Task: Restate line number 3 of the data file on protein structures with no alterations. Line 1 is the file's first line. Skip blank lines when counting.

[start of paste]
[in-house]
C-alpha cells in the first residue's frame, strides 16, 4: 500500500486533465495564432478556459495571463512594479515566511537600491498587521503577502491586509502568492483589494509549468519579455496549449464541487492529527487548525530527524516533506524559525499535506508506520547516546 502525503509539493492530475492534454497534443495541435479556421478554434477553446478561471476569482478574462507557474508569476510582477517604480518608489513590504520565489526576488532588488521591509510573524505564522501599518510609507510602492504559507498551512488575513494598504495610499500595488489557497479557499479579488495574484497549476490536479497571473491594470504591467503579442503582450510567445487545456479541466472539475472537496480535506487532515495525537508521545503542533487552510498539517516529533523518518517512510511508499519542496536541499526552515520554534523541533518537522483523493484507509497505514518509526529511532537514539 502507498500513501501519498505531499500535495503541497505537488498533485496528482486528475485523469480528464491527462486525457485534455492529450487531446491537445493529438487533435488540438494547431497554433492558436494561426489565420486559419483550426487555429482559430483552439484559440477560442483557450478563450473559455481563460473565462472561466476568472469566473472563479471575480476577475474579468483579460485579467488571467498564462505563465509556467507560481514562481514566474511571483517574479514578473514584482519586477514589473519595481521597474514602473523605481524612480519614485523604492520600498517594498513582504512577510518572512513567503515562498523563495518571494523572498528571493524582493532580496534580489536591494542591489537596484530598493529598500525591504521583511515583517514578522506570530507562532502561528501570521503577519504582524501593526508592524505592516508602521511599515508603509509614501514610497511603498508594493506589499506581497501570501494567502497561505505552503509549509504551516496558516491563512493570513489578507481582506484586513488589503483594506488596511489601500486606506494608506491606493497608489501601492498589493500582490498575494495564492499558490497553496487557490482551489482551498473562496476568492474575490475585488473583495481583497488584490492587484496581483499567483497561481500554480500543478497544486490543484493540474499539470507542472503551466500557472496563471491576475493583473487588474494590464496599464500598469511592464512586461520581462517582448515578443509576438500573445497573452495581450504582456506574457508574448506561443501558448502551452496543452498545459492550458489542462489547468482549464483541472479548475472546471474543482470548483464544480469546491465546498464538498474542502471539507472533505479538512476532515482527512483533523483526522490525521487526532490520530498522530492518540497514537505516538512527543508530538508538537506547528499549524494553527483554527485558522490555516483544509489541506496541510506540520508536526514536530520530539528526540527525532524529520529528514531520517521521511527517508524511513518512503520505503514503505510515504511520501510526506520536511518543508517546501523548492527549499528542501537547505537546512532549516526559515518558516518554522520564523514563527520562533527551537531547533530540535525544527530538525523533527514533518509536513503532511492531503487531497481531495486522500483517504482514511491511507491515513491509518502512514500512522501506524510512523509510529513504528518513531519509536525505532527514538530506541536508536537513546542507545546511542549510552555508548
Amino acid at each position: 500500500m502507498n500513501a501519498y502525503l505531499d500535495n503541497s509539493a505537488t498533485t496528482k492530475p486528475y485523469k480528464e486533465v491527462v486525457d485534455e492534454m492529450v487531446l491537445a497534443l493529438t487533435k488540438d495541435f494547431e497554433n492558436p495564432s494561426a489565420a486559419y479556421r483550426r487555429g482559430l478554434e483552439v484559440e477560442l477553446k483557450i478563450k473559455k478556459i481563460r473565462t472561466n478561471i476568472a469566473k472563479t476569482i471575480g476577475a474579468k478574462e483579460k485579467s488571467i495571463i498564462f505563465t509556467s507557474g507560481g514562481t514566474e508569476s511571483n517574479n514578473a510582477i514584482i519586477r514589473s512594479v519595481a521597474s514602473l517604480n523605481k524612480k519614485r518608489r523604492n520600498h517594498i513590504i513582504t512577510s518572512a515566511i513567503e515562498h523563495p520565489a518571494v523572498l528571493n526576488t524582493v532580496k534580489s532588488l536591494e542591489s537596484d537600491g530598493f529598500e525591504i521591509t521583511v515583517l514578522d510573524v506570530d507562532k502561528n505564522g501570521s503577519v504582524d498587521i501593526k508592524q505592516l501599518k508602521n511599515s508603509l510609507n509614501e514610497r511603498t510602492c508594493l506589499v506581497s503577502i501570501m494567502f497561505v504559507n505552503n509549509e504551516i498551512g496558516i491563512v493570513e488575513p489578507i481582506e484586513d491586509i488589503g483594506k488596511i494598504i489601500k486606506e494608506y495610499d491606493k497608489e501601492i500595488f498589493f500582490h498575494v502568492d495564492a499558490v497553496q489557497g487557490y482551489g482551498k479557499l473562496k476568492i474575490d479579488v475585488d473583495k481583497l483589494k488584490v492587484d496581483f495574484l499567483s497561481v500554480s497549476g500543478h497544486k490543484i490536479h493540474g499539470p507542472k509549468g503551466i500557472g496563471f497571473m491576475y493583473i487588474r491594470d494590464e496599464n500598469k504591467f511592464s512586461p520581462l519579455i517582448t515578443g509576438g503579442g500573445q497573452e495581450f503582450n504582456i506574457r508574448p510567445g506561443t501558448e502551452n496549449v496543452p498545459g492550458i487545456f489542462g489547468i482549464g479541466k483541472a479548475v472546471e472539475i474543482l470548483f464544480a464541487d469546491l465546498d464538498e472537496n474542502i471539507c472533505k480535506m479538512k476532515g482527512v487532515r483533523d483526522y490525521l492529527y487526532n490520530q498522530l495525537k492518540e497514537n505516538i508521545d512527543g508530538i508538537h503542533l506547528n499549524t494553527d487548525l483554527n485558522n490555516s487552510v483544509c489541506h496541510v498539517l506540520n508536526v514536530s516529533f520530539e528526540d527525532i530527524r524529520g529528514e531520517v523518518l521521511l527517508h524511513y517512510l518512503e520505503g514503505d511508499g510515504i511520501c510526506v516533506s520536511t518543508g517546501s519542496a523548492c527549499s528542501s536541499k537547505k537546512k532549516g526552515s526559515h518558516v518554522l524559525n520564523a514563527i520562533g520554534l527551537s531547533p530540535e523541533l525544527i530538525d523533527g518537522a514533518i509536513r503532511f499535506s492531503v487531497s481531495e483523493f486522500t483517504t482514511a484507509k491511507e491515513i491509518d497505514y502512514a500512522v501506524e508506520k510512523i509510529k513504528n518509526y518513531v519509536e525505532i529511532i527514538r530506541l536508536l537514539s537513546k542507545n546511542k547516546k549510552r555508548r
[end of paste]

Amino acid at each position: 500500500m502507498n500513501a501519498y502525503l505531499d500535495n503541497s509539493a505537488t498533485t496528482k492530475p486528475y485523469k480528464e486533465v491527462v486525457d485534455e492534454m492529450v487531446l491537445a497534443l493529438t487533435k488540438d495541435f494547431e497554433n492558436p495564432s494561426a489565420a486559419y479556421r483550426r487555429g482559430l478554434e483552439v484559440e477560442l477553446k483557450i478563450k473559455k478556459i481563460r473565462t472561466n478561471i476568472a469566473k472563479t476569482i471575480g476577475a474579468k478574462e483579460k485579467s488571467i495571463i498564462f505563465t509556467s507557474g507560481g514562481t514566474e508569476s511571483n517574479n514578473a510582477i514584482i519586477r514589473s512594479v519595481a521597474s514602473l517604480n523605481k524612480k519614485r518608489r523604492n520600498h517594498i513590504i513582504t512577510s518572512a515566511i513567503e515562498h523563495p520565489a518571494v523572498l528571493n526576488t524582493v532580496k534580489s532588488l536591494e542591489s537596484d537600491g530598493f529598500e525591504i521591509t521583511v515583517l514578522d510573524v506570530d507562532k502561528n505564522g501570521s503577519v504582524d498587521i501593526k508592524q505592516l501599518k508602521n511599515s508603509l510609507n509614501e514610497r511603498t510602492c508594493l506589499v506581497s503577502i501570501m494567502f497561505v504559507n505552503n509549509e504551516i498551512g496558516i491563512v493570513e488575513p489578507i481582506e484586513d491586509i488589503g483594506k488596511i494598504i489601500k486606506e494608506y495610499d491606493k497608489e501601492i500595488f498589493f500582490h498575494v502568492d495564492a499558490v497553496q489557497g487557490y482551489g482551498k479557499l473562496k476568492i474575490d479579488v475585488d473583495k481583497l483589494k488584490v492587484d496581483f495574484l499567483s497561481v500554480s497549476g500543478h497544486k490543484i490536479h493540474g499539470p507542472k509549468g503551466i500557472g496563471f497571473m491576475y493583473i487588474r491594470d494590464e496599464n500598469k504591467f511592464s512586461p520581462l519579455i517582448t515578443g509576438g503579442g500573445q497573452e495581450f503582450n504582456i506574457r508574448p510567445g506561443t501558448e502551452n496549449v496543452p498545459g492550458i487545456f489542462g489547468i482549464g479541466k483541472a479548475v472546471e472539475i474543482l470548483f464544480a464541487d469546491l465546498d464538498e472537496n474542502i471539507c472533505k480535506m479538512k476532515g482527512v487532515r483533523d483526522y490525521l492529527y487526532n490520530q498522530l495525537k492518540e497514537n505516538i508521545d512527543g508530538i508538537h503542533l506547528n499549524t494553527d487548525l483554527n485558522n490555516s487552510v483544509c489541506h496541510v498539517l506540520n508536526v514536530s516529533f520530539e528526540d527525532i530527524r524529520g529528514e531520517v523518518l521521511l527517508h524511513y517512510l518512503e520505503g514503505d511508499g510515504i511520501c510526506v516533506s520536511t518543508g517546501s519542496a523548492c527549499s528542501s536541499k537547505k537546512k532549516g526552515s526559515h518558516v518554522l524559525n520564523a514563527i520562533g520554534l527551537s531547533p530540535e523541533l525544527i530538525d523533527g518537522a514533518i509536513r503532511f499535506s492531503v487531497s481531495e483523493f486522500t483517504t482514511a484507509k491511507e491515513i491509518d497505514y502512514a500512522v501506524e508506520k510512523i509510529k513504528n518509526y518513531v519509536e525505532i529511532i527514538r530506541l536508536l537514539s537513546k542507545n546511542k547516546k549510552r555508548r